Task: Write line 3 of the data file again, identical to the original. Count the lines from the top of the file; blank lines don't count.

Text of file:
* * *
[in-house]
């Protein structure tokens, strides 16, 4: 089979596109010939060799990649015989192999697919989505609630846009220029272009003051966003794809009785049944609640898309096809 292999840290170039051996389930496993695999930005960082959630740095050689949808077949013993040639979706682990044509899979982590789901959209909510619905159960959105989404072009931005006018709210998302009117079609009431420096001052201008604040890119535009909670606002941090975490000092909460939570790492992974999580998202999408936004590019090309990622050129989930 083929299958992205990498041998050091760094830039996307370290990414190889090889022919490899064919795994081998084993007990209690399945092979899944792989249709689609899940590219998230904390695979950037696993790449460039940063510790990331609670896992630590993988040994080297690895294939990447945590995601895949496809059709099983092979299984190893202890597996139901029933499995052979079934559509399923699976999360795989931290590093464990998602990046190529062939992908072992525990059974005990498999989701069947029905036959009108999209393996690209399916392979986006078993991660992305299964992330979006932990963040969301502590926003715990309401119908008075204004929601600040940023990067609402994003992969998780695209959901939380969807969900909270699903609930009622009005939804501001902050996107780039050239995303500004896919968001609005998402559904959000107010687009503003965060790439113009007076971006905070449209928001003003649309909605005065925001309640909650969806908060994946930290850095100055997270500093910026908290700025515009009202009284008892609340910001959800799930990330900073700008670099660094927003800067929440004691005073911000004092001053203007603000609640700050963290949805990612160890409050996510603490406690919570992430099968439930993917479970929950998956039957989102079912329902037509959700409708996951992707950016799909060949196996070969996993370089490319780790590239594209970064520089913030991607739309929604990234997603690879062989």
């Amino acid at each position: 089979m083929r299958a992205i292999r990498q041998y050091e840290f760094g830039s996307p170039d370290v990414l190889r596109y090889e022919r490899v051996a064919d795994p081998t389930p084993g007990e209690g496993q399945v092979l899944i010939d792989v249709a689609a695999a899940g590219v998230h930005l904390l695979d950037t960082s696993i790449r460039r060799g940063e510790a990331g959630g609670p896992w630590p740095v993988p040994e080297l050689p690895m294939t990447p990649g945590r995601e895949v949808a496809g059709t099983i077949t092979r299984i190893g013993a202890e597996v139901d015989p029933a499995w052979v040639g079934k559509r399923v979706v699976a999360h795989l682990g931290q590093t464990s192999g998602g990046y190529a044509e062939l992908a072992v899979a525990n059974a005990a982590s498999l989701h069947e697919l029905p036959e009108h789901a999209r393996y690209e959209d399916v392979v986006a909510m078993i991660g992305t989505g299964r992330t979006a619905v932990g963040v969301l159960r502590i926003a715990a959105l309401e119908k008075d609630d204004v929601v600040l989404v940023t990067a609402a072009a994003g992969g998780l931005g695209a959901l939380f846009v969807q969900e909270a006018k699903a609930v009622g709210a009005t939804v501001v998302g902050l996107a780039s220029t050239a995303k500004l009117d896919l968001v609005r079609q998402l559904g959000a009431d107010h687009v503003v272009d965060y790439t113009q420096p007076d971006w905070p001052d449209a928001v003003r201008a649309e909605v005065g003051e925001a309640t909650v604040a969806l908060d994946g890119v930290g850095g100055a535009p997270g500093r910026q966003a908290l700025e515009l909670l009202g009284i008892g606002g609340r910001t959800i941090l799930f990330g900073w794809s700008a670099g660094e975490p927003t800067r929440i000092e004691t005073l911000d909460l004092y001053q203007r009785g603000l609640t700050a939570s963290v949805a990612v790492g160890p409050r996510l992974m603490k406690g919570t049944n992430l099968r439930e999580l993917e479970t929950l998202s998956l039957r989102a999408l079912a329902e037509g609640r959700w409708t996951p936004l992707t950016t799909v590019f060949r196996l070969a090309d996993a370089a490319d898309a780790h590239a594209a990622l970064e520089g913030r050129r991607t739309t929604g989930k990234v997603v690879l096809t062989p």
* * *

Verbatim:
């Amino acid at each position: 089979m083929r299958a992205i292999r990498q041998y050091e840290f760094g830039s996307p170039d370290v990414l190889r596109y090889e022919r490899v051996a064919d795994p081998t389930p084993g007990e209690g496993q399945v092979l899944i010939d792989v249709a689609a695999a899940g590219v998230h930005l904390l695979d950037t960082s696993i790449r460039r060799g940063e510790a990331g959630g609670p896992w630590p740095v993988p040994e080297l050689p690895m294939t990447p990649g945590r995601e895949v949808a496809g059709t099983i077949t092979r299984i190893g013993a202890e597996v139901d015989p029933a499995w052979v040639g079934k559509r399923v979706v699976a999360h795989l682990g931290q590093t464990s192999g998602g990046y190529a044509e062939l992908a072992v899979a525990n059974a005990a982590s498999l989701h069947e697919l029905p036959e009108h789901a999209r393996y690209e959209d399916v392979v986006a909510m078993i991660g992305t989505g299964r992330t979006a619905v932990g963040v969301l159960r502590i926003a715990a959105l309401e119908k008075d609630d204004v929601v600040l989404v940023t990067a609402a072009a994003g992969g998780l931005g695209a959901l939380f846009v969807q969900e909270a006018k699903a609930v009622g709210a009005t939804v501001v998302g902050l996107a780039s220029t050239a995303k500004l009117d896919l968001v609005r079609q998402l559904g959000a009431d107010h687009v503003v272009d965060y790439t113009q420096p007076d971006w905070p001052d449209a928001v003003r201008a649309e909605v005065g003051e925001a309640t909650v604040a969806l908060d994946g890119v930290g850095g100055a535009p997270g500093r910026q966003a908290l700025e515009l909670l009202g009284i008892g606002g609340r910001t959800i941090l799930f990330g900073w794809s700008a670099g660094e975490p927003t800067r929440i000092e004691t005073l911000d909460l004092y001053q203007r009785g603000l609640t700050a939570s963290v949805a990612v790492g160890p409050r996510l992974m603490k406690g919570t049944n992430l099968r439930e999580l993917e479970t929950l998202s998956l039957r989102a999408l079912a329902e037509g609640r959700w409708t996951p936004l992707t950016t799909v590019f060949r196996l070969a090309d996993a370089a490319d898309a780790h590239a594209a990622l970064e520089g913030r050129r991607t739309t929604g989930k990234v997603v690879l096809t062989p």